A potential presidential bid by centrist former minister Emmanuel Macron has added to an already complex picture in French politics, with the left and right in turmoil eight months before the election.
The 38-year-old Macron, who resigned as economy minister on Tuesday to "begin a new stage in my fight" without yet declaring whether he will stand for president, would be a fresh face in a field of over-familiar candidates.
Abrasive former president Nicolas Sarkozy will fight it out with the more moderate Alain Juppe, a one-time prime minister, for the centre-right nomination in a primary in November.
Socialist President Francois Hollande, Macron's former mentor who catapulted him into the government in 2014, is playing the waiting game before deciding whether to stand for re-election despite historically low opinion poll ratings dragged down by stubborn unemployment.
But while Macron's reformist approach makes him attractive to some voters, it would turn French politics on its head if the former investment banker manages to secure the nomination as a centre-left candidate, never mind win next May.
"I don't think he'll be a candidate because he just won't have the means to do so," Bruno Jeanbart, of the OpinionWay polling institute, told AFP.
"He wouldn't win a Socialist Party primary and if he stands as an independent he would come up against far too many difficulties in the French system."
Jeanbart said Macron's move was a sign that "a large part of the left does not believe that Hollande can be re-elected".
Other candidates are moving into the vacuum created by Hollande's weakness.
Far-left rebel Jean-Luc Melenchon scored an eye-catching 11 percent in the first round of the 2012 presidential election.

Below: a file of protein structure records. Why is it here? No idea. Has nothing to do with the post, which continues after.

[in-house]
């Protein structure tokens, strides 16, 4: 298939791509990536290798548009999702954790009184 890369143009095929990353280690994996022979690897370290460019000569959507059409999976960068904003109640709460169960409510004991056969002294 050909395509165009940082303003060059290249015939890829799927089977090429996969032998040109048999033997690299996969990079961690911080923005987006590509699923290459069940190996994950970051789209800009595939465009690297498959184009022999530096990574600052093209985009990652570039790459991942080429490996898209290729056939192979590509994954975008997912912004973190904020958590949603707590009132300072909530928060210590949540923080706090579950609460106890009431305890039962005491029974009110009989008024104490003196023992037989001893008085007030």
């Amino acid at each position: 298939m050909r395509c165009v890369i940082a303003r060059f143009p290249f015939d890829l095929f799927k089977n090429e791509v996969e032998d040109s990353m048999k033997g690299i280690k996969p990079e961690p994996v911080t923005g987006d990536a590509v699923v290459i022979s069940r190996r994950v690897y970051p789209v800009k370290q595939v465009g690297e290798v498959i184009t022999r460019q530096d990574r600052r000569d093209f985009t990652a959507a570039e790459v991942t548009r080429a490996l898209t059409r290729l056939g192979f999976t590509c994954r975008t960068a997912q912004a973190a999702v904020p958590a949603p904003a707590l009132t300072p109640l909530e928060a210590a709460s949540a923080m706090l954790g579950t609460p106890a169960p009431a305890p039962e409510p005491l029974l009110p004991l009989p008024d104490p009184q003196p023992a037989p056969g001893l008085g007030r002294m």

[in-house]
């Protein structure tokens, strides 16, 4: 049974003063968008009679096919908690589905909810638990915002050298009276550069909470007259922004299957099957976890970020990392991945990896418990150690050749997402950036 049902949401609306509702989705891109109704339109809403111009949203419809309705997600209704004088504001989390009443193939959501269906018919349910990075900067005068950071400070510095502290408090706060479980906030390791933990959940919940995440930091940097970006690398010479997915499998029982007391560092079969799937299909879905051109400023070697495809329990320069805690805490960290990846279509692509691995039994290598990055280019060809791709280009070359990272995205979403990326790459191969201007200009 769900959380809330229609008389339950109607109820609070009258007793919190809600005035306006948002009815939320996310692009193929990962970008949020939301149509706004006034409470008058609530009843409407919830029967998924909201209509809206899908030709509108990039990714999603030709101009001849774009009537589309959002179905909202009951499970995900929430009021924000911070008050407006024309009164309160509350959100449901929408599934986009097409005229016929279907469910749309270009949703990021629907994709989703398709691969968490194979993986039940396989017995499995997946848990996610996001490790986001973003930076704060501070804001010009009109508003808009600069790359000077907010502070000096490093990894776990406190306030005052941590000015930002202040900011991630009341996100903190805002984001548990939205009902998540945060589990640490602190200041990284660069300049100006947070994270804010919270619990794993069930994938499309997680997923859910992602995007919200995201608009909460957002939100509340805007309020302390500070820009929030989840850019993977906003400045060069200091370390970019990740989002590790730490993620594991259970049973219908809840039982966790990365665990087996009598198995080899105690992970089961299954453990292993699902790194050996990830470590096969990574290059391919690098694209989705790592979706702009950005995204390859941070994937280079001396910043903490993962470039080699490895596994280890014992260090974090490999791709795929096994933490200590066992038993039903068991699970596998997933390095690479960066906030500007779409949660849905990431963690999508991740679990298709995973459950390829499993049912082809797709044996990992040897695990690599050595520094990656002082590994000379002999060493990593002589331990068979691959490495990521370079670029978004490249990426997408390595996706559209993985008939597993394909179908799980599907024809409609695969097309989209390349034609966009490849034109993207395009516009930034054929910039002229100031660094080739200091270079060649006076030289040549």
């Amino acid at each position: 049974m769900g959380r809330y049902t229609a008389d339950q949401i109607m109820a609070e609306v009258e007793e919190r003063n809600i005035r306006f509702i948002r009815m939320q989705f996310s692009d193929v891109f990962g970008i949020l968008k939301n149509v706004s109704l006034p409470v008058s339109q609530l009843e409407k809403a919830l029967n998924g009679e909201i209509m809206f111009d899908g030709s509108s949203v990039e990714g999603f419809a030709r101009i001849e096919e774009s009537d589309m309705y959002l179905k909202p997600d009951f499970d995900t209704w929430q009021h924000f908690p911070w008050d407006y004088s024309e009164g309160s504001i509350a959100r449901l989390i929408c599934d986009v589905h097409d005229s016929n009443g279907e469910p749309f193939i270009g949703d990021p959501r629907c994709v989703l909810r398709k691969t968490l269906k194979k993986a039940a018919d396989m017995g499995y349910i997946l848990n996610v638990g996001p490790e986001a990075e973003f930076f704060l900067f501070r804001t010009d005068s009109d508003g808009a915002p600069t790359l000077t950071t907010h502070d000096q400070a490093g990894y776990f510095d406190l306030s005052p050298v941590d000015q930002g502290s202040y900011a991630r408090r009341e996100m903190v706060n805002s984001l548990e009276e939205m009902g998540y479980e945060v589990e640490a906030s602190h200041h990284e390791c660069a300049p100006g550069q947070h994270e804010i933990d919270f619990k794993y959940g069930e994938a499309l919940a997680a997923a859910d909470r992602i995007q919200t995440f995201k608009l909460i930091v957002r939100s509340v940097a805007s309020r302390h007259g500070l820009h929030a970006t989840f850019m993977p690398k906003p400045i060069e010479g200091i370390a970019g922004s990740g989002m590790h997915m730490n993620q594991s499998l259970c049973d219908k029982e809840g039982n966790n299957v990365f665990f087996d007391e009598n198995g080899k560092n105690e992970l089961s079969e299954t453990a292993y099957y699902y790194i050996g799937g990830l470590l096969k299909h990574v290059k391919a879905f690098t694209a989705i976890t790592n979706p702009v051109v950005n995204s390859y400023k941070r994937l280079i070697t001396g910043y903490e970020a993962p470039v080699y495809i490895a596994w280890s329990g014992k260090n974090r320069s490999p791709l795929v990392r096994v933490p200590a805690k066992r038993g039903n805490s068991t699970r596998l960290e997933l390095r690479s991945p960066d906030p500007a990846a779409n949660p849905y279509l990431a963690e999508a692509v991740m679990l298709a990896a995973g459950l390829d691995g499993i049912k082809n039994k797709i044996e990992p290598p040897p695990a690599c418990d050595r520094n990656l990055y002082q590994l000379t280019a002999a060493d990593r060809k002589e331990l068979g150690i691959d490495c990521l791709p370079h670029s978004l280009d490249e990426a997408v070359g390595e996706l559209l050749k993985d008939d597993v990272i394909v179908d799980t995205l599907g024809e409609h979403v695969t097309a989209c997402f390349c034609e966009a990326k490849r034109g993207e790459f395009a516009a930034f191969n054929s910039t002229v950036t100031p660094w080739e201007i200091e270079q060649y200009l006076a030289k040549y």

If he repeats that score next year, it would make it nigh impossible for Hollande to poll the 25 percent thought necessary to reach the second round.
"The left has two problems -- it is weak overall and it is divided," Jeanbart said.
"There will be a Socialist Party candidate and Melenchon, meaning the sums just don't add up and will make it extremely difficult for Hollande to reach the second round."
Marine Le Pen, leader of the far-right National Front (FN), is likely to qualify for the second-round runoff, just as her father Jean-Marie Le Pen did in 2002, rocking French politics to its core.
The FN has performed consistently well in elections since 2012, and most polls show the anti-immigration party would score at least 25 percent.
Bernard Sananes, of the Elabe polling institute, said Hollande faces "a series of insurmountable barriers".
"He has to win the primary, qualify for the second round in 2017 and win the election. And for the moment, not a single opinion poll says he will win," he told the daily Le Figaro.
Victory therefore is for the right to grab.
While Macron is stealing the headlines, many analysts agree that the winner next year is likely to be decided in the centre-right primary.
"It is clear that the real presidential election will take place in November and not May," Jeanbart said.
"The winner of the primary will win in May."
Sarkozy launched his campaign trailing Juppe -- France's most popular politician despite a 2004 conviction for corruption -- but appears to be closing the gap fast with three months to go.
A TNS Sofres poll showed both candidates would score around 34 percent in the first round of the primary.
Sarkozy has shown he has lost nothing of his brash approach, controversially calling for a national ban on the burkini, while Juppe has urged an end to the "mania" surrounding the Islamic swimsuit that has become a hot-button issue in France.
Jean Garrigues, author of a respected book on presidential elections, said Hollande will stand a chance only if Sarkozy defeats Juppe.
"Hollande needs a hard-right candidate (against him) so that he can then get the centrist votes," Garrigues said. "He needs it to be Sarkozy."